US Engagement with Cambodia Needs to Move Beyond the ‘China Factor’

Despite its concerns about China’s increasing influence, the U.S. needs to engage with Cambodia more, not less.

This week, U.S.Deputy Secretary of State Wendy Sherman embarked on a regional tour to three Southeast Asian countries: Indonesia, Cambodia, and Thailand. She was the most senior diplomat to visit Southeast Asia under President Joe Biden’s administration, and the visit was intended to send the message that U.S. is seeking closer engagement with the region. Many have argued that the main motivation of this increased engagement is the challenge posed by a rising China.

While in Cambodia, during bilateral talks with Cambodian Prime Minister Hun Sen, Sherman singled out many issues, ranging from the country’s democratic backsliding and shrinking civic space to the Chinese military presence at the country’s Ream Naval Base and Cambodia’s preparations for chairing ASEAN in 2022.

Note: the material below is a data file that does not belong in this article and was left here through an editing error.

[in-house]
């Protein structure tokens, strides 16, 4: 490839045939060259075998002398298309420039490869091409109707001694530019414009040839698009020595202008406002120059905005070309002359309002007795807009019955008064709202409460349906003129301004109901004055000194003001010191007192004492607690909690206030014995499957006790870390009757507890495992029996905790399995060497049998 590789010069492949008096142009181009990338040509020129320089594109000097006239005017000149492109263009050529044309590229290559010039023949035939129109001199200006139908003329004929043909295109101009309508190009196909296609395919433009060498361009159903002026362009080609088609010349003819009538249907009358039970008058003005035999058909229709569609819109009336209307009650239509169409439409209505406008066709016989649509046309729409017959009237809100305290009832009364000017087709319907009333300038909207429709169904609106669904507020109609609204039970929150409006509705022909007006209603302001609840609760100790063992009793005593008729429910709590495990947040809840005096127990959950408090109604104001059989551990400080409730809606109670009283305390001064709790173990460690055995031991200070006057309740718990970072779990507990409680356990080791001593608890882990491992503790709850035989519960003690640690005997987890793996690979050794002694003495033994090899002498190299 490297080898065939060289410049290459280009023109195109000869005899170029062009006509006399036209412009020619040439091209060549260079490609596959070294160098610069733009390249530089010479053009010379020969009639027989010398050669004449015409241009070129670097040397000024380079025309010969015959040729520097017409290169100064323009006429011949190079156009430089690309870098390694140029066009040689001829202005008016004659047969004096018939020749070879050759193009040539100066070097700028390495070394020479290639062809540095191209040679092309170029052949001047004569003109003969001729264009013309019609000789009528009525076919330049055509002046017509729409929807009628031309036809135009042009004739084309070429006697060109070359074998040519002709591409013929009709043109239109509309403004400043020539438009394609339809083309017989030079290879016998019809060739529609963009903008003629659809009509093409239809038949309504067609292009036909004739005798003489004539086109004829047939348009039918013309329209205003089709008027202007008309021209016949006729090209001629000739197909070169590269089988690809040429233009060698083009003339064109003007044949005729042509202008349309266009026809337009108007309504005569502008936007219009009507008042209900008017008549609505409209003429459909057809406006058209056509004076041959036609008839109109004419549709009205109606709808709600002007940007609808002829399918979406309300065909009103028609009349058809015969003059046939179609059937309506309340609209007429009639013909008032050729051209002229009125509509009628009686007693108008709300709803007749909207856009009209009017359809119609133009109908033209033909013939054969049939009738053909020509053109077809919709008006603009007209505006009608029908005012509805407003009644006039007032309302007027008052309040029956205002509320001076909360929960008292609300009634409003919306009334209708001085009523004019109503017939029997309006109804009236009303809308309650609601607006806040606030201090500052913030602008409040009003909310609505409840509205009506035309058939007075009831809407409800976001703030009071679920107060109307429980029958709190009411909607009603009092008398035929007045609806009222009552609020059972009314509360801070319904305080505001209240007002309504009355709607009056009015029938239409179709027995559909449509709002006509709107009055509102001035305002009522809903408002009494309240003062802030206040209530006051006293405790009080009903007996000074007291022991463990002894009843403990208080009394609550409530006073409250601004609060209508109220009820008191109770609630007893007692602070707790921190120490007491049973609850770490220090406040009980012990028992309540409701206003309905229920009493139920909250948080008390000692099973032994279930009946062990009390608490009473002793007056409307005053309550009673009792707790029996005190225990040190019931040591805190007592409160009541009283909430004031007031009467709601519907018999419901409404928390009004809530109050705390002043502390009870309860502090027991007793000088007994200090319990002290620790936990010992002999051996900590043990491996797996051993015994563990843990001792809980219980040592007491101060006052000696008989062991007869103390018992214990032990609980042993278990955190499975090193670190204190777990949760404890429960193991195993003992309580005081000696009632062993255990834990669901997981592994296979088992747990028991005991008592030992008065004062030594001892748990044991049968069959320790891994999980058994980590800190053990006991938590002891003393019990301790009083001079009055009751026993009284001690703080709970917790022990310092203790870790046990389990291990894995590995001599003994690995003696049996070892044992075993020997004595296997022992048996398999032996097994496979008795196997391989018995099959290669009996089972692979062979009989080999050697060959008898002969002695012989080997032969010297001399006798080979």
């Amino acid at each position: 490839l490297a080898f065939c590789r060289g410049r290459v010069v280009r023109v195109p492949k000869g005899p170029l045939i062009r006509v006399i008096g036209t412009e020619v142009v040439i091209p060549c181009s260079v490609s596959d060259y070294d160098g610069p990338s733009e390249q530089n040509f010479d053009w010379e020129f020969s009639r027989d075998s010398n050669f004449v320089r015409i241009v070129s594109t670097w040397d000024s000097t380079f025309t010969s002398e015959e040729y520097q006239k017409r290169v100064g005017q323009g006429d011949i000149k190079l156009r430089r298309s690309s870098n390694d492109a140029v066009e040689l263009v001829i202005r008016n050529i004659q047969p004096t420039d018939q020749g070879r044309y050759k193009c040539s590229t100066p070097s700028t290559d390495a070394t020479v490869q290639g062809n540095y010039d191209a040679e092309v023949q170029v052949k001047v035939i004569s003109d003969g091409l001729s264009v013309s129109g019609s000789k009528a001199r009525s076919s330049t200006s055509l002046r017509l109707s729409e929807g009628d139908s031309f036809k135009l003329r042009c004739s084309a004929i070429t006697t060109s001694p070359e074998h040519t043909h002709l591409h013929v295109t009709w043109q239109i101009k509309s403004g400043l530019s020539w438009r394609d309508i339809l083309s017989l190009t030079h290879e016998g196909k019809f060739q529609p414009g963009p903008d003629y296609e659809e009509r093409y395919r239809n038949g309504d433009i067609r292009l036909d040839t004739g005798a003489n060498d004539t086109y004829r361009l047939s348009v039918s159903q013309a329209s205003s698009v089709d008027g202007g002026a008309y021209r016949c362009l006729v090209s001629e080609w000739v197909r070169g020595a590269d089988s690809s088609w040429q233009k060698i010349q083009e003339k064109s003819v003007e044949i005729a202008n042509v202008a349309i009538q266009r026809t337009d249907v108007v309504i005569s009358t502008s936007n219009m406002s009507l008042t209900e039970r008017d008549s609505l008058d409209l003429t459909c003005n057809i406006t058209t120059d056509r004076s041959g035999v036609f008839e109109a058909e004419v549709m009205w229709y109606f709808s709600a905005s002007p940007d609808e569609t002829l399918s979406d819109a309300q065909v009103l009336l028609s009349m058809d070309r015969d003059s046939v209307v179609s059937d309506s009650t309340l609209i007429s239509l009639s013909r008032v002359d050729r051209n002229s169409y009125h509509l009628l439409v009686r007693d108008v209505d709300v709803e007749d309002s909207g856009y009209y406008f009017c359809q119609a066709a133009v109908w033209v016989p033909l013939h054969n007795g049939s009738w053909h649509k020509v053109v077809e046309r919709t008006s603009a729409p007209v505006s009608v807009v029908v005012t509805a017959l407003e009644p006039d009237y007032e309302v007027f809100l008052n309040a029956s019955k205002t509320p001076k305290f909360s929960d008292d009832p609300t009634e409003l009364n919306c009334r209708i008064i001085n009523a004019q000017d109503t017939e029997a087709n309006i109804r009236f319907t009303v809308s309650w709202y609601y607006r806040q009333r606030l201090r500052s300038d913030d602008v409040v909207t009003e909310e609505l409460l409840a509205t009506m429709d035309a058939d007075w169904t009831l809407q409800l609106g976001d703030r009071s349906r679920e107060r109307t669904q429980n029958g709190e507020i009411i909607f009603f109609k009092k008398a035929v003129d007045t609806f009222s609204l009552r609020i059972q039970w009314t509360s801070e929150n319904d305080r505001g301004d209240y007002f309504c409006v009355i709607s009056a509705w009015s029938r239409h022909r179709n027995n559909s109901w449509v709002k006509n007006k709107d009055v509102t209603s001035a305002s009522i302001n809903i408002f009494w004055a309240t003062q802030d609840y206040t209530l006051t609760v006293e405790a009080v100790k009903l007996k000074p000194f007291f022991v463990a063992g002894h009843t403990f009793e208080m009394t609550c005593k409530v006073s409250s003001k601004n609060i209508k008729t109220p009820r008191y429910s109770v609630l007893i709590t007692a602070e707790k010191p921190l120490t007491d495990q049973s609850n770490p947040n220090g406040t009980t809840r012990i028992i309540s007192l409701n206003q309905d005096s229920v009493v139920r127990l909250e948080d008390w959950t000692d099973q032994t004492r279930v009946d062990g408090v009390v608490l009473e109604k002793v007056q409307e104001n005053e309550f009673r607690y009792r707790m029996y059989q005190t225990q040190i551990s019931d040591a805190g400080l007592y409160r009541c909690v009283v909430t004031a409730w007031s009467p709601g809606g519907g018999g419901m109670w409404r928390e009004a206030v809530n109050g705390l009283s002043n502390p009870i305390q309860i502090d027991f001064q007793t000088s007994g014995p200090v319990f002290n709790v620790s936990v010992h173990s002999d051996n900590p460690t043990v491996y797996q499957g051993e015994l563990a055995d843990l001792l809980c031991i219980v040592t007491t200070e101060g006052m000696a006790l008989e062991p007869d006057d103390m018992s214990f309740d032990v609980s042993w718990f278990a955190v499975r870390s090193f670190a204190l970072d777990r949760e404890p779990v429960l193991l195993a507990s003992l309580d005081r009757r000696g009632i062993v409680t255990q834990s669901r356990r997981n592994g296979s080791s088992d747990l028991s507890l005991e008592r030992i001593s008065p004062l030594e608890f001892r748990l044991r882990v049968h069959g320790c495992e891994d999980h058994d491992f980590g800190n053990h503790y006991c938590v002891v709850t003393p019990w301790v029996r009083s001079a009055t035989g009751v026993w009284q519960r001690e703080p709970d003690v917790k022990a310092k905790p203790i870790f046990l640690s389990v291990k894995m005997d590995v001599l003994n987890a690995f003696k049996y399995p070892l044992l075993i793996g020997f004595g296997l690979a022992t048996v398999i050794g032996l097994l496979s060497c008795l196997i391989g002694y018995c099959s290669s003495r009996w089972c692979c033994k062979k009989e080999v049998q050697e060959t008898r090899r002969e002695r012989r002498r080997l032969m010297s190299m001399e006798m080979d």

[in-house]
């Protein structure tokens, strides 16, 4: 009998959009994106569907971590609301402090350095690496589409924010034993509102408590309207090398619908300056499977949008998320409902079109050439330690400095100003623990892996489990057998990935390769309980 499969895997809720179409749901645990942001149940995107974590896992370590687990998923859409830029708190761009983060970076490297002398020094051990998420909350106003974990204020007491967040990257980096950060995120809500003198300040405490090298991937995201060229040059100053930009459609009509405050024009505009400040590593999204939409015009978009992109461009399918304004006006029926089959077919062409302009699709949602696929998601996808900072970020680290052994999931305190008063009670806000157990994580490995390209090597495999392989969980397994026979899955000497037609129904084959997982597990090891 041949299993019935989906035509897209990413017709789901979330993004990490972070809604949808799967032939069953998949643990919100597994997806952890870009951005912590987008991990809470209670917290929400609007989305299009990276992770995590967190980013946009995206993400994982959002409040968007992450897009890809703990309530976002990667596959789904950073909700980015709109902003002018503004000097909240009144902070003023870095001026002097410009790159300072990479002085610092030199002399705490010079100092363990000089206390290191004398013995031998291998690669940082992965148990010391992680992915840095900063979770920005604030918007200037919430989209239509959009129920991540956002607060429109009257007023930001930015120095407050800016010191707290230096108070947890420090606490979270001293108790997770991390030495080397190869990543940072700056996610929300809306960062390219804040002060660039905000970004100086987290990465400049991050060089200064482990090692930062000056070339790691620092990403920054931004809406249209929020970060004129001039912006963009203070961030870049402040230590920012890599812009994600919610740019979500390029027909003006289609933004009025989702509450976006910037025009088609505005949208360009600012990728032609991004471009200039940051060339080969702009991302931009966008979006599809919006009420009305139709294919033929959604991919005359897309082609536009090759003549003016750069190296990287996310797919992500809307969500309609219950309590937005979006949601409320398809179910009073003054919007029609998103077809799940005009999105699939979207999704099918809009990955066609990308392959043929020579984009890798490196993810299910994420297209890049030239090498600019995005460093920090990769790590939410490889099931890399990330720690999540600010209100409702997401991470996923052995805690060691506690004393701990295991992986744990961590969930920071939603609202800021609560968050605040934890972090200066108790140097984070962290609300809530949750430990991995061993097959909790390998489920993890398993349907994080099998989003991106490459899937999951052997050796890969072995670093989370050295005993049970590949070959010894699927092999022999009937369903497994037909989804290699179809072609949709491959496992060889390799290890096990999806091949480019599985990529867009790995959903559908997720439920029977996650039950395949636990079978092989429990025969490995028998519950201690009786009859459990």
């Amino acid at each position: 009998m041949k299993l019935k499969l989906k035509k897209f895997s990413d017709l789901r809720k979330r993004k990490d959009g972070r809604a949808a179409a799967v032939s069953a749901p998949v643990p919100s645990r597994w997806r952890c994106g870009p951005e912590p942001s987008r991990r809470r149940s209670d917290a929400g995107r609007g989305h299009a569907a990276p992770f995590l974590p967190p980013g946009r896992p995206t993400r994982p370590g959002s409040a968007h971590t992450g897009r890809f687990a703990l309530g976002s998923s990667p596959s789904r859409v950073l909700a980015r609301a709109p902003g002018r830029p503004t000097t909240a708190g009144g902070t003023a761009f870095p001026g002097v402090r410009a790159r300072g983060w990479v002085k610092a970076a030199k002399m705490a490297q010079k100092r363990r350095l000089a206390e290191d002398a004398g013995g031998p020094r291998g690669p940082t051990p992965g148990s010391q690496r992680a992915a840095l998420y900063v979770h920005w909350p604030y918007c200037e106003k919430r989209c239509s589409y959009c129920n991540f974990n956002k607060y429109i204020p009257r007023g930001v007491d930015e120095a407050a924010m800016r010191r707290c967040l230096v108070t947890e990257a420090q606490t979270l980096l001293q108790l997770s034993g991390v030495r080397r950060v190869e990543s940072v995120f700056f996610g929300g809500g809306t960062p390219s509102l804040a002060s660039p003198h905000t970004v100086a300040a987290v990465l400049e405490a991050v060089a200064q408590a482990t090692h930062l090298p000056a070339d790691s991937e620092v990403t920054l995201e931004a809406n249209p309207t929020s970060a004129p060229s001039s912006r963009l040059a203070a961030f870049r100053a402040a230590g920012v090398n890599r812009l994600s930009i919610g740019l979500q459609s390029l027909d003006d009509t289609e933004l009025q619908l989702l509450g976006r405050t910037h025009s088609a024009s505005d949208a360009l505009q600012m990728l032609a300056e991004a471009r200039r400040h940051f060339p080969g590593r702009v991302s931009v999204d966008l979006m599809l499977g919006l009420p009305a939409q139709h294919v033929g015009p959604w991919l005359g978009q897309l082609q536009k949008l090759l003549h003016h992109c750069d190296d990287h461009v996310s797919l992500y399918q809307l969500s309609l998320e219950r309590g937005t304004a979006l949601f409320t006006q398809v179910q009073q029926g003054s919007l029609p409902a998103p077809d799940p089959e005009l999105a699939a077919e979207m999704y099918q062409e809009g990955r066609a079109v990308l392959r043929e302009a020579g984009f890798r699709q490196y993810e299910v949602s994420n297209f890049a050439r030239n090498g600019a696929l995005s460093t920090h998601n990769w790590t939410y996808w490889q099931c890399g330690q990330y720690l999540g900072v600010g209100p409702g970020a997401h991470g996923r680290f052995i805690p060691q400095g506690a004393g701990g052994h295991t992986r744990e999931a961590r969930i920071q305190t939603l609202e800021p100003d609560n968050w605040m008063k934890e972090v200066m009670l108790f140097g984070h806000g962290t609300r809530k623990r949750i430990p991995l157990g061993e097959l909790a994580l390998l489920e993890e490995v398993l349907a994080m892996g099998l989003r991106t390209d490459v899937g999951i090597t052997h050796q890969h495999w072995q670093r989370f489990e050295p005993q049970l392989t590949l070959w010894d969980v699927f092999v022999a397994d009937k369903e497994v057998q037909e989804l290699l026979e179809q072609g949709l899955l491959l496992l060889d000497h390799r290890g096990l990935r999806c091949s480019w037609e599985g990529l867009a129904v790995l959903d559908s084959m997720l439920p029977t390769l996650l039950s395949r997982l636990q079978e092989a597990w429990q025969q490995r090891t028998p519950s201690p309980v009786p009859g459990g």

In reference to the growing Chinese military presence in Cambodia, she urged Hun Sen to maintain an “independent and balanced foreign policy,” and to keep foreign influence at bay. On democracy and human rights, she called on the government to adhere to the relevant international and domestic legal instruments and drop all charges against members of opposition groups, activists, and journalists. On this front, Sherman also had meetings with representatives from media and civil society groups, as well as opposition leader Kem Sokha.

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